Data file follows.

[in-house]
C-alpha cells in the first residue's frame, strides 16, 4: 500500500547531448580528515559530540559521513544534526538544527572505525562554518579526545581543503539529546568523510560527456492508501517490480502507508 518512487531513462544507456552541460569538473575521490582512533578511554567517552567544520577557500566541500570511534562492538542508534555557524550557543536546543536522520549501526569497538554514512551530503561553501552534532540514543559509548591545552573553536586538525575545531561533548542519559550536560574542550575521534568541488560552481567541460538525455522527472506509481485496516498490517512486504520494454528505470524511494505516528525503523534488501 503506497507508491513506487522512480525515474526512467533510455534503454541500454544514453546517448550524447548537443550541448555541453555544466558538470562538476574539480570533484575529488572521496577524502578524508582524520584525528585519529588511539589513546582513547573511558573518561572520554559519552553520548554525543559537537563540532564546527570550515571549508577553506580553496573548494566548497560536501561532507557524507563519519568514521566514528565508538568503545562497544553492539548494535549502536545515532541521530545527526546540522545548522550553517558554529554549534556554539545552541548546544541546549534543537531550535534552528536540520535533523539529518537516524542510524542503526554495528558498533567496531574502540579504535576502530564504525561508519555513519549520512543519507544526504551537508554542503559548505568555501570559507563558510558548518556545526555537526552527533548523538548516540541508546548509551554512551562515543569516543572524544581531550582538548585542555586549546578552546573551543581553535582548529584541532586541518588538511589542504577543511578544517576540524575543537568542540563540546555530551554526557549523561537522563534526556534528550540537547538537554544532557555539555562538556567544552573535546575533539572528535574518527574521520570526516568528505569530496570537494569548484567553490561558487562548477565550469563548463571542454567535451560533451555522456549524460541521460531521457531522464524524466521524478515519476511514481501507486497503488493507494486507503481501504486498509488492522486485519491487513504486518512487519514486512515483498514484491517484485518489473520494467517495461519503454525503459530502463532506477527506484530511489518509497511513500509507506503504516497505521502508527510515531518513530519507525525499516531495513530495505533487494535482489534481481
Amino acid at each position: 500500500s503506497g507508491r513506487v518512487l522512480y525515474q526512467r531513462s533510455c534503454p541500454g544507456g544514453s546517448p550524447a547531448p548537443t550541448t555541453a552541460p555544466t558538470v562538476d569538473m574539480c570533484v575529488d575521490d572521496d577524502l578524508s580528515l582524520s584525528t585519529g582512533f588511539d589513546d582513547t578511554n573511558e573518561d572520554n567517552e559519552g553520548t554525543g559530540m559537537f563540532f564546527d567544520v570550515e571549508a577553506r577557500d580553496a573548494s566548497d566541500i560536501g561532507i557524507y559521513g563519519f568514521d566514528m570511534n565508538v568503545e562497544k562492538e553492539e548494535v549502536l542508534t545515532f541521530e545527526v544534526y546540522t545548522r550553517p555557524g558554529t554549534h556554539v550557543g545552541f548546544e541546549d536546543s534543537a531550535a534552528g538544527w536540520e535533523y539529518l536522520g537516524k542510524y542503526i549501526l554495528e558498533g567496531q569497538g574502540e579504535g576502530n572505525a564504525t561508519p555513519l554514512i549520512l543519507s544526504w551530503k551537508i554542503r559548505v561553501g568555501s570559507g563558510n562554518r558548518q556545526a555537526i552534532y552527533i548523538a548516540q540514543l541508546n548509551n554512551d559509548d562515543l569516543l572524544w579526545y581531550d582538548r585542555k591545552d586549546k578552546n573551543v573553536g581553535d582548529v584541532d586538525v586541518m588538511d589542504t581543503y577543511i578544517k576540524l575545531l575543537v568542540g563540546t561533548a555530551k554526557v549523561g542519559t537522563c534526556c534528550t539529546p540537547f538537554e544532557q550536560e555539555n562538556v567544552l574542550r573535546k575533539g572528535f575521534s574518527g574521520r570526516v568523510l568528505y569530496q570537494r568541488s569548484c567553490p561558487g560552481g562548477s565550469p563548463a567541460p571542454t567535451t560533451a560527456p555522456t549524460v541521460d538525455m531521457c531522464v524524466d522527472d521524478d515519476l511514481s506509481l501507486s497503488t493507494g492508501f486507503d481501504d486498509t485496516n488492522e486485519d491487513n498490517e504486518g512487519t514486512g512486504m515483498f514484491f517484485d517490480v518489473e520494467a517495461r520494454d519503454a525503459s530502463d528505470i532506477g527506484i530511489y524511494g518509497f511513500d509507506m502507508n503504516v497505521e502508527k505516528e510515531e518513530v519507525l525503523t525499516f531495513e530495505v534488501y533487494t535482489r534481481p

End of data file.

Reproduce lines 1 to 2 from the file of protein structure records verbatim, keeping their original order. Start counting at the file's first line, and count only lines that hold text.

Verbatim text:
[in-house]
C-alpha cells in the first residue's frame, strides 16, 4: 500500500547531448580528515559530540559521513544534526538544527572505525562554518579526545581543503539529546568523510560527456492508501517490480502507508 518512487531513462544507456552541460569538473575521490582512533578511554567517552567544520577557500566541500570511534562492538542508534555557524550557543536546543536522520549501526569497538554514512551530503561553501552534532540514543559509548591545552573553536586538525575545531561533548542519559550536560574542550575521534568541488560552481567541460538525455522527472506509481485496516498490517512486504520494454528505470524511494505516528525503523534488501 503506497507508491513506487522512480525515474526512467533510455534503454541500454544514453546517448550524447548537443550541448555541453555544466558538470562538476574539480570533484575529488572521496577524502578524508582524520584525528585519529588511539589513546582513547573511558573518561572520554559519552553520548554525543559537537563540532564546527570550515571549508577553506580553496573548494566548497560536501561532507557524507563519519568514521566514528565508538568503545562497544553492539548494535549502536545515532541521530545527526546540522545548522550553517558554529554549534556554539545552541548546544541546549534543537531550535534552528536540520535533523539529518537516524542510524542503526554495528558498533567496531574502540579504535576502530564504525561508519555513519549520512543519507544526504551537508554542503559548505568555501570559507563558510558548518556545526555537526552527533548523538548516540541508546548509551554512551562515543569516543572524544581531550582538548585542555586549546578552546573551543581553535582548529584541532586541518588538511589542504577543511578544517576540524575543537568542540563540546555530551554526557549523561537522563534526556534528550540537547538537554544532557555539555562538556567544552573535546575533539572528535574518527574521520570526516568528505569530496570537494569548484567553490561558487562548477565550469563548463571542454567535451560533451555522456549524460541521460531521457531522464524524466521524478515519476511514481501507486497503488493507494486507503481501504486498509488492522486485519491487513504486518512487519514486512515483498514484491517484485518489473520494467517495461519503454525503459530502463532506477527506484530511489518509497511513500509507506503504516497505521502508527510515531518513530519507525525499516531495513530495505533487494535482489534481481